out of the way of seamanship, that the big crew was never big enough.
The special employments took away now one man, now another, till there
were few left to work the ship.  The soldiers and marines acted as a
military guard for the prevention of mutiny.  They worked about the
ship, hauling ropes, etc., when not engaged in military duty.

The hundreds of men in the ship's crew lived below decks.  Most of them
lived on the lower gun deck in the narrow spaces (known as berths)
between the guns.  Here they kept their chests, mess-tables, crockery,
and other gear.  Here they ate and drank, made merry, danced, got
drunk, and, in port, entertained their female acquaintance.  Many more,
including the midshipmen, surgeon, and gunner, lived below the lower
gun deck, in the orlop or cable tier, where sunlight could never come
and fresh air never came willingly.  At night the men slept in
hammocks, which they slung from the beams.  They were packed together
very tightly, man to man, hammock touching hammock.  In the morning,
the hammocks were lashed up and stowed in racks till the evening.

There was no "regulation" naval uniform until some years after the
_Centurion's_ return to England.  The officers and men seem to have
worn what clothes they pleased.  The ships carried stores of clothes
which were issued to the men as they needed them.  The store clothes,
being (perhaps) of similar patterns, may have given a sort of {xi}
uniformity to the appearance of the crews after some months at sea.  In
some of the prints of the time the men are drawn wearing rough, buckled
shoes, coarse stockings, aprons or short skirts of frieze, baize, or
tarred canvas, and short jackets worn open.  Anson, like most captains,
took care that the men in his boat's crew all dressed alike.  The
marines wore their regimental uniforms.

Life at sea has always been, and may always be, a harder life than the
hardest of shore lives.

Life ashore in the early and middle eighteenth century was, in the
main, both hard and brutal.  Society ashore was made up of a little,
brilliant, artificial class, a great, dull, honest, and hardworking
mass, and a brutal, dirty, and debased rabble.  Society at sea was like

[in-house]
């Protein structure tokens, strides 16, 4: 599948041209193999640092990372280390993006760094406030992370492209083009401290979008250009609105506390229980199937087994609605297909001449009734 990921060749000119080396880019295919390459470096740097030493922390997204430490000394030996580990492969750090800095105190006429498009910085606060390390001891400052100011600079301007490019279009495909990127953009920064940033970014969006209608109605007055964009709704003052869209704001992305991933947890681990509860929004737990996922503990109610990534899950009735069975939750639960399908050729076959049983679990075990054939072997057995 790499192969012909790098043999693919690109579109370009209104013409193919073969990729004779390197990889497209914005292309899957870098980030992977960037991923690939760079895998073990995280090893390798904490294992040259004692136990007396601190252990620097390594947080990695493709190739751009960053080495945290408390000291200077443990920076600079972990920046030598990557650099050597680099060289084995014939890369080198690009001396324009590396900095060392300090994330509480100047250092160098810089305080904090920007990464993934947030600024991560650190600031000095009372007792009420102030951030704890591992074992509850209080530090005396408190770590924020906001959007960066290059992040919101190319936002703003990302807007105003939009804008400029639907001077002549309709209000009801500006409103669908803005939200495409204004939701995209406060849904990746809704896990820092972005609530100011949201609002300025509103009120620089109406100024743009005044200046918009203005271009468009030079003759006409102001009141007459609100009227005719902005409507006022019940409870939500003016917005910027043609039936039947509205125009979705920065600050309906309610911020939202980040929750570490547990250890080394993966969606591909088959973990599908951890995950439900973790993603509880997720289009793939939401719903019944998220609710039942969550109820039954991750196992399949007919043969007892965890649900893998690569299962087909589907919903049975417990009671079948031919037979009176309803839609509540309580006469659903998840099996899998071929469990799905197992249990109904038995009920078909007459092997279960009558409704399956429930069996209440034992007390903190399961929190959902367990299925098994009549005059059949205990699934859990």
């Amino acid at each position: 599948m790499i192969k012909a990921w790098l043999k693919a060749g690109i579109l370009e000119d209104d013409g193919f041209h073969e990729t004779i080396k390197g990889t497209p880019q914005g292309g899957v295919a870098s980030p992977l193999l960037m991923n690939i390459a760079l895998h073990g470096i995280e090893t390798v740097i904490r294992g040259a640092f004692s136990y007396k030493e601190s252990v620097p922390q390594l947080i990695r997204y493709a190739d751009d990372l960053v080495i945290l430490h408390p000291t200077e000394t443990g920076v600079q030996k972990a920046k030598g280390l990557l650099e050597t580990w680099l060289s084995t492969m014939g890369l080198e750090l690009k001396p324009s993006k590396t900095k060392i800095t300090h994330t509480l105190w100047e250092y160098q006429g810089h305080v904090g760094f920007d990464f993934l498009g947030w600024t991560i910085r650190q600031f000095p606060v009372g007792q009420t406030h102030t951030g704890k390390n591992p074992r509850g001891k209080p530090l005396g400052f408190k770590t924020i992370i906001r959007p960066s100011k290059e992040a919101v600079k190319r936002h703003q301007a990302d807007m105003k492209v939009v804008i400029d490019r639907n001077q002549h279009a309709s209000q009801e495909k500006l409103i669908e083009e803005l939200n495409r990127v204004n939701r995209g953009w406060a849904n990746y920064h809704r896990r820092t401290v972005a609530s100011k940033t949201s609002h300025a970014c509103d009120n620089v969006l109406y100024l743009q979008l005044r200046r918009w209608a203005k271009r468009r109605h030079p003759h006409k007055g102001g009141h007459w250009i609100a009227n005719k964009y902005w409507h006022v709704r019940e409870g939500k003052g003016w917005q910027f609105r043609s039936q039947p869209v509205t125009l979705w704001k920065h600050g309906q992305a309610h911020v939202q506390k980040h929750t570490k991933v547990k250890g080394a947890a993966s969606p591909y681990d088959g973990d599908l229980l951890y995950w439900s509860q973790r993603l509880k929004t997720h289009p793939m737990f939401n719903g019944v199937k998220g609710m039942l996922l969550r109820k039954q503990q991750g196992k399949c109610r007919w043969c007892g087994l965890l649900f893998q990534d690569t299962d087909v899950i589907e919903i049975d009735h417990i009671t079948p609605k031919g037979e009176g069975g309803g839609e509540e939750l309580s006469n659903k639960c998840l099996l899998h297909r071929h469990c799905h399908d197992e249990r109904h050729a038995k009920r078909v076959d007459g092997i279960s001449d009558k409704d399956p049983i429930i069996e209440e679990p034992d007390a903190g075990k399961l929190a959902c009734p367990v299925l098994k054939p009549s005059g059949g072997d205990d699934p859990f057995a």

society ashore, except that, being composed of men, and confronted with
the elements, and based on a grand ceremonial tradition, it was never
brilliant, and never artificial.  It was, in the main, an honest and
hardworking society.  Much in it was brutal, dirty, and debased; but it
had always behind it an order and a ceremony grand, impressive, and
unfaltering.  That life in that society was often barbarous and
disgusting cannot be doubted.  The best men in the ships were taken by
force from the merchant service.  The others were gathered by
press-gangs and gaol-deliveries.  They were knocked into shape by
brutal methods and kept in hand by brutal punishments.  The officers
were not always gentlemen; and when they were, they were frequently
incompetent.  The administration was scandalously corrupt.  The ships
were unhealthy, the food foul, the pay small, and the treatment cruel.
The attractions of the service seem to have been these: the chance of
making a large sum of prize-money, and the possibility of getting drunk
once a day on the enormous daily ration of intoxicating liquor.  The
men were crammed together into a dark, stinking, confined space, in
which privacy was impossible, peace a dream, and cleanliness a memory.
Here they were fed on rotten food, till they died by the score, as this
book testifies.

"We sent," says Mr. Walter, chaplain in the _Centurion_, "about eighty
sick from the _Centurion_; and the other ships, I believe, sent nearly
as many, in proportion....  As soon as we had performed this necessary
duty, we scraped our decks, and gave our ship a thorough cleaning; then
smoked {xii} it between decks, and after all washed every part well
with vinegar.  These operations were extremely necessary for correcting
the noisome stench on board, and destroying the vermin; for ... both
these nuisances had increased upon us to a very loathsome degree."

"The Biscuit," says Mr. Thomas, the teacher of mathematics in the